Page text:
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Can your romantic partner's scent help you sleep?

Feb 21, 2020 ISS Comments (0)

New research at the University of British Columbia has suggested that being exposed to a romantic partner’s scent can help improve sleep quality even when they are not present.
 
For the study, the researchers analysed sleep data from 155 participants who were given two identical-looking t-shirts to use as pillowcases. One t-shirt had been previously worn by their romantic partner, and the other had either been previously worn by a stranger or was clean.
 
They spent two consecutive nights sleeping with each t-shirt. Each morning, they completed a survey about how well-rested they felt. Their sleep quality was also objectively measured using an actigraph sleep watch that monitored their movements throughout the night.
 
Participants reported feeling more well-rested on the nights when they believed they were sleeping with their partner’s scent. Moreover, regardless of their beliefs about scent exposure, data from the sleep watches indicated that objective sleep improved when participants were actually exposed to their partner’s scent.
 
The researchers say the physical presence of a long-term romantic partner is associated with positive health outcomes such as a sense of safety, calm and relaxation, which in turn leads to better sleep. By signalling recent physical proximity, the mere scent of a partner may have similar benefits.
 
The research could pave the way for future work examining the efficacy of simple and effective methods of improving sleep, such as bringing a partner’s shirt the next time you travel alone.
 
To learn more about the study, check out this article from the University of British Columbia: https://news.ubc.ca/2020/02/13/smelling-your-lovers-shirt-could-improve-your-sleep/

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Can sleep clean out the junk from your brain?

Feb 19, 2020 ISS Comments (0)

 

The exact reason why we sleep has long been one of the greatest mysteries of modern science, but a recent study offers a theory corroborated earlier research that sleep may act as a way for your brain to flush out all the waste that your neurons produce throughout the day.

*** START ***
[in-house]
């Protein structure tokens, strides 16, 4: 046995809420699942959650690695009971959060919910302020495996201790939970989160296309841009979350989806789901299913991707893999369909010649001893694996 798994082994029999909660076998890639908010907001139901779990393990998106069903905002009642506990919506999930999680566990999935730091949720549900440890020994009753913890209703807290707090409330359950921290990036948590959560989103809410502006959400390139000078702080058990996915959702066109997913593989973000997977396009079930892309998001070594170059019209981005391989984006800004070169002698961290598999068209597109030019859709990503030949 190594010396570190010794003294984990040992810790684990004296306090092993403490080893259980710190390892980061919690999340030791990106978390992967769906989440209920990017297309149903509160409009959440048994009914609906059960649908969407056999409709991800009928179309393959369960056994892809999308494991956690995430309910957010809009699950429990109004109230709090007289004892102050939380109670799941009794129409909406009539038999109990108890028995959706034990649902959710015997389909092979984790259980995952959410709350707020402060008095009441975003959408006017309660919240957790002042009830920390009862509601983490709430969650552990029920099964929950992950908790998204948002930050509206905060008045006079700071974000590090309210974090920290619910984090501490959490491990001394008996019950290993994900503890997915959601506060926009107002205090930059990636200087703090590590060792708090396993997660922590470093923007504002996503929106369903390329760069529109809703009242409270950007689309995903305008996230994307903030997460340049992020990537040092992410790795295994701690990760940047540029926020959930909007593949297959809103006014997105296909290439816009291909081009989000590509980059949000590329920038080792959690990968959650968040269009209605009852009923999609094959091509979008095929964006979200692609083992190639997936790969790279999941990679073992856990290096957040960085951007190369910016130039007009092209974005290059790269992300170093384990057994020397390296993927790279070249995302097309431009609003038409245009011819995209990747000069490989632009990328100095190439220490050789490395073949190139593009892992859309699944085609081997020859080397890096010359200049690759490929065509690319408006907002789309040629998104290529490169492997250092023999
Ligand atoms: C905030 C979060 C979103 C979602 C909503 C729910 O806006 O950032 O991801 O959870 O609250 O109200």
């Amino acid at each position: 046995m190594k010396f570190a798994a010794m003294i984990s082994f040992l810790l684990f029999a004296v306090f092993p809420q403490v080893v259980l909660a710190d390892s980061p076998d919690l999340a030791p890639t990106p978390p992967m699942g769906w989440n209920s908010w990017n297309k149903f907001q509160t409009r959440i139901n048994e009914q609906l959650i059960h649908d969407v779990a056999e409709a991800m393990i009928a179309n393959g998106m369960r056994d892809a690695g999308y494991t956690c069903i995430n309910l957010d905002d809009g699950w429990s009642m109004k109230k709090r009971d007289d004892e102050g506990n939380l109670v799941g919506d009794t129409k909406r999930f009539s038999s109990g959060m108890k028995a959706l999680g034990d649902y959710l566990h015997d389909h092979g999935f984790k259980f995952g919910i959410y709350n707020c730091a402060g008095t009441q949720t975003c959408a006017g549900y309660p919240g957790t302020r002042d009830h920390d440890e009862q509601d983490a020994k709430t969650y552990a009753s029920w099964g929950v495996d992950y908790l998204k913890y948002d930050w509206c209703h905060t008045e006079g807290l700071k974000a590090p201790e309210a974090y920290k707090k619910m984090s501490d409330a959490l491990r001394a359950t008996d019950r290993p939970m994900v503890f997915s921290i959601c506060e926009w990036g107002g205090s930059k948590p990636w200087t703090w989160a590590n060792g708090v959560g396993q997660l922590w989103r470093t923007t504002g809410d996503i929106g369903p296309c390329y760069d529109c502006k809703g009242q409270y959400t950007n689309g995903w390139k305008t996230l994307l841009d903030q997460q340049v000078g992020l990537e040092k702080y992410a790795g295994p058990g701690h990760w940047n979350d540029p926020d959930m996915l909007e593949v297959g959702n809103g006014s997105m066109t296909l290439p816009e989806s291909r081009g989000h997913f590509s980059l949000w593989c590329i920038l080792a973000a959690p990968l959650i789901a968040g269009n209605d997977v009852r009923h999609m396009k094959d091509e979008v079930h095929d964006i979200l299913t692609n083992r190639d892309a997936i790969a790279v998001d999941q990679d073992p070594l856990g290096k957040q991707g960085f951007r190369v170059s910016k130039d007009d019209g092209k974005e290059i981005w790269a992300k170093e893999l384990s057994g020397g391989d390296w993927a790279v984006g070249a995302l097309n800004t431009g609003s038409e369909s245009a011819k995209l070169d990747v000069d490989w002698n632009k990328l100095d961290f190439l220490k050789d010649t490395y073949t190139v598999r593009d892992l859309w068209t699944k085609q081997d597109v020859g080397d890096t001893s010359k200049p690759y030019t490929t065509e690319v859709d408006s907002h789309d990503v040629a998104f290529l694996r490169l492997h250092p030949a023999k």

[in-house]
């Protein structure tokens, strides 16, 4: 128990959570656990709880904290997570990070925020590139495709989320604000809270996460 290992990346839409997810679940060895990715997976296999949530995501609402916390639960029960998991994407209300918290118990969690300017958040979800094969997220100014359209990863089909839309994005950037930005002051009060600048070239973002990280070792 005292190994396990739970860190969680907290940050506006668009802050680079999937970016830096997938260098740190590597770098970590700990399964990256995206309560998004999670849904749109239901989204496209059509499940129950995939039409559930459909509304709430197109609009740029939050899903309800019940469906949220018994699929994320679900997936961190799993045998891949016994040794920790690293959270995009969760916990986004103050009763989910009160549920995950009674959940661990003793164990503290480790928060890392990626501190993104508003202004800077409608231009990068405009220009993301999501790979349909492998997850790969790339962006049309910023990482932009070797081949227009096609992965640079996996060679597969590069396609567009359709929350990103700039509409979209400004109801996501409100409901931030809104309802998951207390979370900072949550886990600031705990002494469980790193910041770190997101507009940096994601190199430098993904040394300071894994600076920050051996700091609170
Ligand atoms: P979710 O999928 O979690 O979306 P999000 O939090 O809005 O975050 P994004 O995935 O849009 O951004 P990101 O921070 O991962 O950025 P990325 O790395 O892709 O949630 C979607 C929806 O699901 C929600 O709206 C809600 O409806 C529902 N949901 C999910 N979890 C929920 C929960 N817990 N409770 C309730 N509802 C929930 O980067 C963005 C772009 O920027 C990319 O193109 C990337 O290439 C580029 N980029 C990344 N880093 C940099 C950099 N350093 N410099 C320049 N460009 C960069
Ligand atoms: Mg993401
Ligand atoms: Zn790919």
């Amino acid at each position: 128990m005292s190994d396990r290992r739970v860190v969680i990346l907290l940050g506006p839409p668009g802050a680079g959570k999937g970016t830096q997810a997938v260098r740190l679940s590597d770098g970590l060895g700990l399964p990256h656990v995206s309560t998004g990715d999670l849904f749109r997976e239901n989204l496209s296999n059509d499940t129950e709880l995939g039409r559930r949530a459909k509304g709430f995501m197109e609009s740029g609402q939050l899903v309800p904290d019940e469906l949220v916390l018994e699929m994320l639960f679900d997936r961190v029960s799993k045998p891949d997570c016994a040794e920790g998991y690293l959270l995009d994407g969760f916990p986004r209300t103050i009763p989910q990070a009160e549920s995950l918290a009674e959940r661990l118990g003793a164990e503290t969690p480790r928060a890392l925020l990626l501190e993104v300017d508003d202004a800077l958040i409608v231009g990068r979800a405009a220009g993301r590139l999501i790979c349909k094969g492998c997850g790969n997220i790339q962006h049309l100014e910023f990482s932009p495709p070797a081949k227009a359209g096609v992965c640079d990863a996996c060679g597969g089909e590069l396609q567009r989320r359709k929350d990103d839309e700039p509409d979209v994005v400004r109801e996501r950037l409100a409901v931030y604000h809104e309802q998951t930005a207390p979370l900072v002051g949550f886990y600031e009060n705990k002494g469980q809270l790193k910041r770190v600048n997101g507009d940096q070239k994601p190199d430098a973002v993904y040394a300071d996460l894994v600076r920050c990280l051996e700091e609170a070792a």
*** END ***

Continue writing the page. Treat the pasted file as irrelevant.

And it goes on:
The researchers focused on the movement of fluids between neurons in mice during the awake and sleep states. They found that there was very little movement of fluids during awake states, and that movement rapidly increased during sleep. These fluids act as drainage for toxic waste that the brain is likely too busy to purge during the day.
 
A 2019 study built on this research, showing for the first time that this mechanism is present in humans and that the fluid present in our brains and spinal cords, called cerebrospinal fluid, appears to synchronize with brainwaves to help remove metabolic trash.
 
Maiken Nedergaard, one of the authors of the 2013 study, commented on the implications that these studies may have on shift workers, as the sleep loss that they experience is likely causing long term damage.
 
In the short term, the build-up of proteins and junk can make you feel foggy after one night of sleep loss as the neurons struggle a bit more to connect with each other.
 
But in the long term, this research can shed light on diseases like Alzheimers, as it is toxic protein plaques that play a key role in memory loss and other cognitive impairments experienced by individuals suffering from many neurodegenerative diseases. Researchers don’t yet know if these plaques are a cause or a result of neurodegenerative disease.

You can read the 2019 study ‘coupled electrophysiological, hemodynamic, and cerebrospinal fluid oscillations in human sleep’ in Science here: https://science.sciencemag.org/content/366/6465/628
 
You can read the 2013 study ‘Sleep drives metabolite clearance from the adult brain, in Science here: https://www.ncbi.nlm.nih.gov/pubmed/24136970

 

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Should you be drinking banana-peel tea?

Feb 14, 2020 ISS Comments (0)

 

Here at ISS, all kinds of unorthodox methods to help induce sleep come across our desk every week. The most recent of these being banana-peel tea. Supposedly boiling a whole washed banana in a saucepan with water for 10-15 minutes and drinking the liquid is the way to go if you struggle with sleep.

Bananas are a good source of magnesium and potassium, two minerals that have been linked to better sleep quality and length due to their muscle-relaxing properties. They also provide some tryptophan, an amino acid that’s important for producing the sleep-inducing hormones serotonin and melatonin.

Nevertheless, it’s unknown to what extent these nutrients leach into the tea during brewing, making it hard to know whether drinking the tea would have the same potential sleep-promoting effects as eating a banana.

What unconventional sleep aids have you heard of? Do any of them work for you?